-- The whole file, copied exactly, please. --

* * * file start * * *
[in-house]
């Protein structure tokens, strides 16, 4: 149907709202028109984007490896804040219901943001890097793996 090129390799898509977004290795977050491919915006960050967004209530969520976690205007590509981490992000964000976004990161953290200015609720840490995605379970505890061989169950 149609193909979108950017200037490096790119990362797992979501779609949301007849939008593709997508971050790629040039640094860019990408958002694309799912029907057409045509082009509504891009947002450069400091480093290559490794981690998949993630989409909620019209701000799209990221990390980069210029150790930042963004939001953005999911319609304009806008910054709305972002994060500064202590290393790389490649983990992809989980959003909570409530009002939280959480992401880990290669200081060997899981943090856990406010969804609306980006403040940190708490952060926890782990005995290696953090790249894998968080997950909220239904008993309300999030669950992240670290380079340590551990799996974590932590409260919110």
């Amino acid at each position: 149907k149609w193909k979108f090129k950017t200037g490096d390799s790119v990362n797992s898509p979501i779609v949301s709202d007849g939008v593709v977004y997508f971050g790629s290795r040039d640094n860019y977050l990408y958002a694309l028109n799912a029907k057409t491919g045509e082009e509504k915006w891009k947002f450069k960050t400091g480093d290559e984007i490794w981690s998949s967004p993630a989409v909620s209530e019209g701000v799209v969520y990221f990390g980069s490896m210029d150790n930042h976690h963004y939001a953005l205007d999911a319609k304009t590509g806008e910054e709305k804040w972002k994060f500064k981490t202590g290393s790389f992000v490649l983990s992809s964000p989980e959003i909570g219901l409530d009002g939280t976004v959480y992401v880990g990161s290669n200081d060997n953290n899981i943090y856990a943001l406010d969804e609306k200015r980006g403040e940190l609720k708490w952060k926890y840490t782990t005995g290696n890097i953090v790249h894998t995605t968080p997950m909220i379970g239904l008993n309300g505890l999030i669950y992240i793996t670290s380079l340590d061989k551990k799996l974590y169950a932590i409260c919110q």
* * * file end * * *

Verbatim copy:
[in-house]
């Protein structure tokens, strides 16, 4: 149907709202028109984007490896804040219901943001890097793996 090129390799898509977004290795977050491919915006960050967004209530969520976690205007590509981490992000964000976004990161953290200015609720840490995605379970505890061989169950 149609193909979108950017200037490096790119990362797992979501779609949301007849939008593709997508971050790629040039640094860019990408958002694309799912029907057409045509082009509504891009947002450069400091480093290559490794981690998949993630989409909620019209701000799209990221990390980069210029150790930042963004939001953005999911319609304009806008910054709305972002994060500064202590290393790389490649983990992809989980959003909570409530009002939280959480992401880990290669200081060997899981943090856990406010969804609306980006403040940190708490952060926890782990005995290696953090790249894998968080997950909220239904008993309300999030669950992240670290380079340590551990799996974590932590409260919110």
């Amino acid at each position: 149907k149609w193909k979108f090129k950017t200037g490096d390799s790119v990362n797992s898509p979501i779609v949301s709202d007849g939008v593709v977004y997508f971050g790629s290795r040039d640094n860019y977050l990408y958002a694309l028109n799912a029907k057409t491919g045509e082009e509504k915006w891009k947002f450069k960050t400091g480093d290559e984007i490794w981690s998949s967004p993630a989409v909620s209530e019209g701000v799209v969520y990221f990390g980069s490896m210029d150790n930042h976690h963004y939001a953005l205007d999911a319609k304009t590509g806008e910054e709305k804040w972002k994060f500064k981490t202590g290393s790389f992000v490649l983990s992809s964000p989980e959003i909570g219901l409530d009002g939280t976004v959480y992401v880990g990161s290669n200081d060997n953290n899981i943090y856990a943001l406010d969804e609306k200015r980006g403040e940190l609720k708490w952060k926890y840490t782990t005995g290696n890097i953090v790249h894998t995605t968080p997950m909220i379970g239904l008993n309300g505890l999030i669950y992240i793996t670290s380079l340590d061989k551990k799996l974590y169950a932590i409260c919110q």